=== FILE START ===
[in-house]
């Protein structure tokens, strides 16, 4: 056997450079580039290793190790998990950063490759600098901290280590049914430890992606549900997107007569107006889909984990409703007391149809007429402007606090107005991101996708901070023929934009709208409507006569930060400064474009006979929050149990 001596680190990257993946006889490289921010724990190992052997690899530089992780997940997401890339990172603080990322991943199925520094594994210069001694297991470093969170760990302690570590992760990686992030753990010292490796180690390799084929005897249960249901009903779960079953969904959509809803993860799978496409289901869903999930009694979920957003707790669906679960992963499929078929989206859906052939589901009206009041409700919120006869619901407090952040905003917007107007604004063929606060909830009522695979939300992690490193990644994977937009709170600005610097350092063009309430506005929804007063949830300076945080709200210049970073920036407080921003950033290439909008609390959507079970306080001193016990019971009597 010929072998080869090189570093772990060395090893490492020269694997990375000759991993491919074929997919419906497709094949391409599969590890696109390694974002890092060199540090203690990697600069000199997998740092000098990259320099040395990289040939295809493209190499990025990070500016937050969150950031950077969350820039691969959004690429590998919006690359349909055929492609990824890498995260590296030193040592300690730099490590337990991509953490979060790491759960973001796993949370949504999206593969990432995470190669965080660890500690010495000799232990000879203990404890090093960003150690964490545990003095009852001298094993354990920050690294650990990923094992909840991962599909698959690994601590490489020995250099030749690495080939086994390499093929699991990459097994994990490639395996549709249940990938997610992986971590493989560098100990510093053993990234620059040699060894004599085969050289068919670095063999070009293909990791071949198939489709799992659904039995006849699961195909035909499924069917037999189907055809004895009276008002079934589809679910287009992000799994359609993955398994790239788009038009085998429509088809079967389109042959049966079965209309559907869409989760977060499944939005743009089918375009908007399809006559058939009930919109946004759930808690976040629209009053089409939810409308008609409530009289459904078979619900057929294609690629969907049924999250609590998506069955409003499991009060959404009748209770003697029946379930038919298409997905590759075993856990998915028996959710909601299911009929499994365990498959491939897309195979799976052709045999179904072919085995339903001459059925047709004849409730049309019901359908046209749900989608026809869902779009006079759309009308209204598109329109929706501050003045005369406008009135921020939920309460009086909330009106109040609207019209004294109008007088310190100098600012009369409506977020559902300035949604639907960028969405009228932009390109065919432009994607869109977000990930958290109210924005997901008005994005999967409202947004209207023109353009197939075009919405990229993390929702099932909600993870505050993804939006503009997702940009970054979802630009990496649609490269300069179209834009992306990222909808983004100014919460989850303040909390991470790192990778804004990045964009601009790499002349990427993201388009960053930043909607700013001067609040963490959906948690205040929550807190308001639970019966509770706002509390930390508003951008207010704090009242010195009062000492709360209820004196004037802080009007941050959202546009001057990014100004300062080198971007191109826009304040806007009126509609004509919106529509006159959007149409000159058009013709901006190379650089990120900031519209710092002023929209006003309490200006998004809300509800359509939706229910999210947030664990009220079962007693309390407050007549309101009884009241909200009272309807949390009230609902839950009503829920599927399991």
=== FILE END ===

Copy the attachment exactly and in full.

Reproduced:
[in-house]
């Protein structure tokens, strides 16, 4: 056997450079580039290793190790998990950063490759600098901290280590049914430890992606549900997107007569107006889909984990409703007391149809007429402007606090107005991101996708901070023929934009709208409507006569930060400064474009006979929050149990 001596680190990257993946006889490289921010724990190992052997690899530089992780997940997401890339990172603080990322991943199925520094594994210069001694297991470093969170760990302690570590992760990686992030753990010292490796180690390799084929005897249960249901009903779960079953969904959509809803993860799978496409289901869903999930009694979920957003707790669906679960992963499929078929989206859906052939589901009206009041409700919120006869619901407090952040905003917007107007604004063929606060909830009522695979939300992690490193990644994977937009709170600005610097350092063009309430506005929804007063949830300076945080709200210049970073920036407080921003950033290439909008609390959507079970306080001193016990019971009597 010929072998080869090189570093772990060395090893490492020269694997990375000759991993491919074929997919419906497709094949391409599969590890696109390694974002890092060199540090203690990697600069000199997998740092000098990259320099040395990289040939295809493209190499990025990070500016937050969150950031950077969350820039691969959004690429590998919006690359349909055929492609990824890498995260590296030193040592300690730099490590337990991509953490979060790491759960973001796993949370949504999206593969990432995470190669965080660890500690010495000799232990000879203990404890090093960003150690964490545990003095009852001298094993354990920050690294650990990923094992909840991962599909698959690994601590490489020995250099030749690495080939086994390499093929699991990459097994994990490639395996549709249940990938997610992986971590493989560098100990510093053993990234620059040699060894004599085969050289068919670095063999070009293909990791071949198939489709799992659904039995006849699961195909035909499924069917037999189907055809004895009276008002079934589809679910287009992000799994359609993955398994790239788009038009085998429509088809079967389109042959049966079965209309559907869409989760977060499944939005743009089918375009908007399809006559058939009930919109946004759930808690976040629209009053089409939810409308008609409530009289459904078979619900057929294609690629969907049924999250609590998506069955409003499991009060959404009748209770003697029946379930038919298409997905590759075993856990998915028996959710909601299911009929499994365990498959491939897309195979799976052709045999179904072919085995339903001459059925047709004849409730049309019901359908046209749900989608026809869902779009006079759309009308209204598109329109929706501050003045005369406008009135921020939920309460009086909330009106109040609207019209004294109008007088310190100098600012009369409506977020559902300035949604639907960028969405009228932009390109065919432009994607869109977000990930958290109210924005997901008005994005999967409202947004209207023109353009197939075009919405990229993390929702099932909600993870505050993804939006503009997702940009970054979802630009990496649609490269300069179209834009992306990222909808983004100014919460989850303040909390991470790192990778804004990045964009601009790499002349990427993201388009960053930043909607700013001067609040963490959906948690205040929550807190308001639970019966509770706002509390930390508003951008207010704090009242010195009062000492709360209820004196004037802080009007941050959202546009001057990014100004300062080198971007191109826009304040806007009126509609004509919106529509006159959007149409000159058009013709901006190379650089990120900031519209710092002023929209006003309490200006998004809300509800359509939706229910999210947030664990009220079962007693309390407050007549309101009884009241909200009272309807949390009230609902839950009503829920599927399991």